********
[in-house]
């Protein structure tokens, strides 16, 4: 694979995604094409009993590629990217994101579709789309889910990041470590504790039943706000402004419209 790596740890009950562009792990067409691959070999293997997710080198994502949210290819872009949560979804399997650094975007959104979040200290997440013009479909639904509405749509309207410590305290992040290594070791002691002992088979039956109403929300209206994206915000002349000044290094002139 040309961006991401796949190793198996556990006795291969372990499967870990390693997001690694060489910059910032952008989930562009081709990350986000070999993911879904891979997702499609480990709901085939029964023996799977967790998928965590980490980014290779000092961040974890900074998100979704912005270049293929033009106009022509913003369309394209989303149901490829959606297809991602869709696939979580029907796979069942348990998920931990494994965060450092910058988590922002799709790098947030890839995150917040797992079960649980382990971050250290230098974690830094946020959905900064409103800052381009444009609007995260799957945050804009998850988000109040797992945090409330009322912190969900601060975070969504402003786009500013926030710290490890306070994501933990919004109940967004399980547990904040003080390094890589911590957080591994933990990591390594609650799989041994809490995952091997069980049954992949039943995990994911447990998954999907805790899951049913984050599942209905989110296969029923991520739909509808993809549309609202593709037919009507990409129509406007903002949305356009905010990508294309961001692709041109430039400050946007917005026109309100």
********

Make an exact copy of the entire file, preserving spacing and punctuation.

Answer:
[in-house]
């Protein structure tokens, strides 16, 4: 694979995604094409009993590629990217994101579709789309889910990041470590504790039943706000402004419209 790596740890009950562009792990067409691959070999293997997710080198994502949210290819872009949560979804399997650094975007959104979040200290997440013009479909639904509405749509309207410590305290992040290594070791002691002992088979039956109403929300209206994206915000002349000044290094002139 040309961006991401796949190793198996556990006795291969372990499967870990390693997001690694060489910059910032952008989930562009081709990350986000070999993911879904891979997702499609480990709901085939029964023996799977967790998928965590980490980014290779000092961040974890900074998100979704912005270049293929033009106009022509913003369309394209989303149901490829959606297809991602869709696939979580029907796979069942348990998920931990494994965060450092910058988590922002799709790098947030890839995150917040797992079960649980382990971050250290230098974690830094946020959905900064409103800052381009444009609007995260799957945050804009998850988000109040797992945090409330009322912190969900601060975070969504402003786009500013926030710290490890306070994501933990919004109940967004399980547990904040003080390094890589911590957080591994933990990591390594609650799989041994809490995952091997069980049954992949039943995990994911447990998954999907805790899951049913984050599942209905989110296969029923991520739909509808993809549309609202593709037919009507990409129509406007903002949305356009905010990508294309961001692709041109430039400050946007917005026109309100």